Tuesday, June 15, 2010

Bike MS, Part II: No Pain, No Rain

My teammates and I got another late start Sunday morning; again we started our ride at about 7:20am. I'd like to blame it on the fact that I was riding with a bunch of women, but I am not for sure a bunch of guys in 3 different cars coming from 2 different sites, both about 35 minutes away, could do any better. In the end it really didn't matter.
A few of my teammates were going to ride the 35 mile route; Cathy, Natalie, and I were going to tackle the 75 mile loop. Cathy would have to leave early because of another committment, but she wanted to ride with the big dogs as long as possible.
The ride was relatively uneventful. The weather was just about perfect; approximately 70 degrees and overcast, and we rode through some beautiful woodlands around the Kishwaukee river. Obviously, I do not know what Saturday's route look like in its entirety, but I don't think it was quite as picturesque as Sunday's. My teammates and I enjoyed each others company and conversations. When we got to the lunch rest stop, we were all feeling pretty good, and we took a nice long break to enjoy our sandwiches, fruit and cookies.
Sadly, Cathy would have to leave us and take a SAG vehicle back to the Convocation Center, but I am holding her to next year's ride in its entirety. Natalie and I got back on our horses and rode out for the remainder of the trip.
Back at the Convocation Center, Katie and the kids had shown up to cheer on the riders as they arrived.
They were there when our friends Rachael, Molly, and Alicia finished their 35 mile ride.
Elsewhere, Natalie and I were riding along, talking a lot about our fitness goals and home lives. We stopped at one rest stop that was inside an airplane hangar solely for the use of the local residents (and of course, on that day, a bunch of bike riders). And slowly the miles kept ticking by. Eventually the NIU campus came into view and we knew we were close to the finish line. Which was great, except that we got word that some bad weather was moving in again. We made a turn to the south and the wind was really hitting us in the face. That particular leg was only about 3 miles long, but it was a tough 3 miles. I tucked into my aero bars and hammered it out as much as I could. In the process, I got a little ahead of Natalie. So when I turned back towards the finish, I stopped and waited for her to catch up. I had ridden all day with her, there was no way I was going to race ahead of her at the finish.
We finally turned onto the driveway for the Convo Center and there were quite a few people cheering us on for that last hundred yards. Most importantly, Katie and the kids had their signs and homemade noise makers waving in the air to welcome me home. It was definitely a highlight of the weekend.

Natalie and I snapped a quick finisher photo before she headed off for a free massage.

The medals (the ones with the orange ribbons) were being handed out by a gentleman who would say "As a man suffering with MS, I want to give you this medal and say 'Thank you!'" It really struck a chord with me.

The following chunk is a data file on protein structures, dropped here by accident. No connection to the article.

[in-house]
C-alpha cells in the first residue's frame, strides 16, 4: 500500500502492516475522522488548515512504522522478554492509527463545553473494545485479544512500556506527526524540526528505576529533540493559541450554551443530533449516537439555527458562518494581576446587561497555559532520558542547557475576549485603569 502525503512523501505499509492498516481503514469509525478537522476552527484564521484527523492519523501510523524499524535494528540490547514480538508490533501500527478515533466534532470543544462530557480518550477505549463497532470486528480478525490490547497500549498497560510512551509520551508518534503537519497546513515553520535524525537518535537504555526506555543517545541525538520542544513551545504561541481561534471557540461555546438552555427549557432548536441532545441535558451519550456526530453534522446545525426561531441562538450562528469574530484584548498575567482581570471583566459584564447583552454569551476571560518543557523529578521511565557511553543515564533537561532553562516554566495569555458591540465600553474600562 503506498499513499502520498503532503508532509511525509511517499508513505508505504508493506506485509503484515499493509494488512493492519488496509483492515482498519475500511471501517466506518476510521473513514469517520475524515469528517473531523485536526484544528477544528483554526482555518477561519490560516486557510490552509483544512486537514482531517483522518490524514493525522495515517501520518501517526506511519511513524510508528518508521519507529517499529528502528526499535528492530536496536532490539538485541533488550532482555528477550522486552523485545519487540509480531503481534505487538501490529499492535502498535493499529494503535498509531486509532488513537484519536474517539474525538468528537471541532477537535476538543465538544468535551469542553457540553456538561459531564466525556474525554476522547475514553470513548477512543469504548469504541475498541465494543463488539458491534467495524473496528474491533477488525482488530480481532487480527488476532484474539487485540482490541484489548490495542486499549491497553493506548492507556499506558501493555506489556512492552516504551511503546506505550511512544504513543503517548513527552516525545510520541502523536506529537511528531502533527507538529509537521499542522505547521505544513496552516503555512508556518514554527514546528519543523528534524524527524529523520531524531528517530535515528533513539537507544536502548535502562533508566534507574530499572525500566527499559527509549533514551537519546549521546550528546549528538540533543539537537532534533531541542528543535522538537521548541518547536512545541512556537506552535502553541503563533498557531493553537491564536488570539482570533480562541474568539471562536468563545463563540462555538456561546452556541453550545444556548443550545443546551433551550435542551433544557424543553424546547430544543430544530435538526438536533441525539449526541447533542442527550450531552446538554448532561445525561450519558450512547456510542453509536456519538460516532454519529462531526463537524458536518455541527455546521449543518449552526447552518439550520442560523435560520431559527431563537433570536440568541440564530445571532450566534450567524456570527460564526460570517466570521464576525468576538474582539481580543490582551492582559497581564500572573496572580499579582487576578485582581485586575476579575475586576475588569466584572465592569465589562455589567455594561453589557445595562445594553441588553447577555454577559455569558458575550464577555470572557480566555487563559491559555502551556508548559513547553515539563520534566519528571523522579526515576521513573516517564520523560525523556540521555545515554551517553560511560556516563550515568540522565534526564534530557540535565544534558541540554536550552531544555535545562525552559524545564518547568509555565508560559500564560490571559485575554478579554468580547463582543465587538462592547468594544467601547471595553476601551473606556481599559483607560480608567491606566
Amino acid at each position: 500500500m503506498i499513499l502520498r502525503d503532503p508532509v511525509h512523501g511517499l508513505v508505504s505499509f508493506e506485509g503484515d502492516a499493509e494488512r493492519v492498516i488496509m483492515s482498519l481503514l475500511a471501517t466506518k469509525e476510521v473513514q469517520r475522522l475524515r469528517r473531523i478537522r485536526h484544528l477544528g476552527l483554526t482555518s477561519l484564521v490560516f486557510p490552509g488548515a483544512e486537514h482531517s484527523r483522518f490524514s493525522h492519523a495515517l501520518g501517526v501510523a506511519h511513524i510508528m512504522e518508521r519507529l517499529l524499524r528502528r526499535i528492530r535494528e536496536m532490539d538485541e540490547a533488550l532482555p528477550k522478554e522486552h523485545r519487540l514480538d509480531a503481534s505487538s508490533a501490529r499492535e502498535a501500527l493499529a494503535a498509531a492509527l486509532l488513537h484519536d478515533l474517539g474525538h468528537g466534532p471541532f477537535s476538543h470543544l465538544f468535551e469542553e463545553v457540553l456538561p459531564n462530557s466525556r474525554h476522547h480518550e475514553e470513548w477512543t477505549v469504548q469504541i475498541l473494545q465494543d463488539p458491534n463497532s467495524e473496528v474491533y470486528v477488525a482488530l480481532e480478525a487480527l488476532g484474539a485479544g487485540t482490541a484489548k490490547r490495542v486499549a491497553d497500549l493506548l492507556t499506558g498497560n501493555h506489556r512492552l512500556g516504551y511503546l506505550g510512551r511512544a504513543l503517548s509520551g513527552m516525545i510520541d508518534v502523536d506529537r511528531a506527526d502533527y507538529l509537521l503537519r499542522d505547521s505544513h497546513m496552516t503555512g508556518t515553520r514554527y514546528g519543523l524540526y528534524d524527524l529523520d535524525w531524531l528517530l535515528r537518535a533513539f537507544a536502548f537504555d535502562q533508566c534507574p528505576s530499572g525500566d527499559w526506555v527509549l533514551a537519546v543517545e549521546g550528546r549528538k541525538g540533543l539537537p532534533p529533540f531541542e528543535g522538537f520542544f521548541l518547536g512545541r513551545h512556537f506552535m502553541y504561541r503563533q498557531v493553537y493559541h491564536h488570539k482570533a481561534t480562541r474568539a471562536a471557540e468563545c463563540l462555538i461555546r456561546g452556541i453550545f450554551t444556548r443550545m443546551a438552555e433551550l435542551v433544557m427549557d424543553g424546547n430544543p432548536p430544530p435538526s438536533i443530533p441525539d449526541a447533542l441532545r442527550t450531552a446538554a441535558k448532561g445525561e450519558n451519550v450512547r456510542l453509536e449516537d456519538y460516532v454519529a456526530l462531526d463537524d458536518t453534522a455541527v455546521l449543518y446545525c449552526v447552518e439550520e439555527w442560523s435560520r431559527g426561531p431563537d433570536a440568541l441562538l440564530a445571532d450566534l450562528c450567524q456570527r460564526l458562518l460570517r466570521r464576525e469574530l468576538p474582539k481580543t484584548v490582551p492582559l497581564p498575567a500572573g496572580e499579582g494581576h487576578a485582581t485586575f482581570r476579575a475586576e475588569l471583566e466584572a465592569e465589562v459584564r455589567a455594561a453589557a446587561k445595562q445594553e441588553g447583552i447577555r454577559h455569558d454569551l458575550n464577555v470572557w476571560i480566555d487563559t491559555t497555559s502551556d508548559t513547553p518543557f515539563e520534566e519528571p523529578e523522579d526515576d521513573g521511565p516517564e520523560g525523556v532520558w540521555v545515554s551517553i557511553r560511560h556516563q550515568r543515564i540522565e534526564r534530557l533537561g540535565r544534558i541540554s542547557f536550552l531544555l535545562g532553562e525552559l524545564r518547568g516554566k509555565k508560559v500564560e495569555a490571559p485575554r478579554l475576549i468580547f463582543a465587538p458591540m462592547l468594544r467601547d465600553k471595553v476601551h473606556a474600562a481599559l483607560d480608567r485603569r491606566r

Katie and I grabbed a quick lunch, changed clothes, and started to pack the kids up when another downpour ensued. With the help of some volunteers and an extra change of clothes we finally got back on the rode to home.

The Wrap-Up: There are a few things I need to say before I finish this post out.

1. I am extremely disappointed that I did not get to ride the full 175 miles. Over the weekend I still road about 110 miles, which is a great accomplishment. However, because of the rain-shortened Saturday, I never road over 75 miles in a stretch. Considering that I had a training ride of 80 miles, I did not have the chance to set a new personal record. And considering the time committment that a ride of this length requires, I have no idea when I will be able to do it again before next year.

2. This whole thing started out as a personal fitness challenge to myself, but somewhere along the way it became bigger than that. I really began to consider the charity that I was riding for, and it gave me a tremendous amount of pride to be contributing to the fight against multiple sclerosis. I achieved my fundraising goal for this year (thank you so much to those of you who contributed to my efforts), but I think I will challenge myself with a greater goal next year. And given the time, I may consider more charity rides.

3. I have said this many times before, but I will say it again. I have the most amazing, loving and supportive wife I could ever ask for. Katie did so much for me this weekend that I could never thank her enough. She volunteered to cheer on the riders in the "Spirit line", she and the children made personal signs and noisemakers, and they made homemade chocolate chip cookies for the snacks a the tent. She also brought games and a pool for the tent. She entertained, fed, and enriched our children, while I spent hours out on the road. I truly beleive no one does anything all by themselves, and I could never have achieved what I did without the love and support of my family. That is why this blog is called Racing Home. Thank you so much! I love you with all of my heart!

And now with this chapter complete, it is time to move on to my next challenge. I have already decided what it is: a half-marathon in August!! (Seriously, August! Do you know how hot it is going to be?) But with the love and support of my family and friends, I know I can do it.


  1. Congrats Brian! Very proud of you.

  2. Brian you are awesome.
    Love you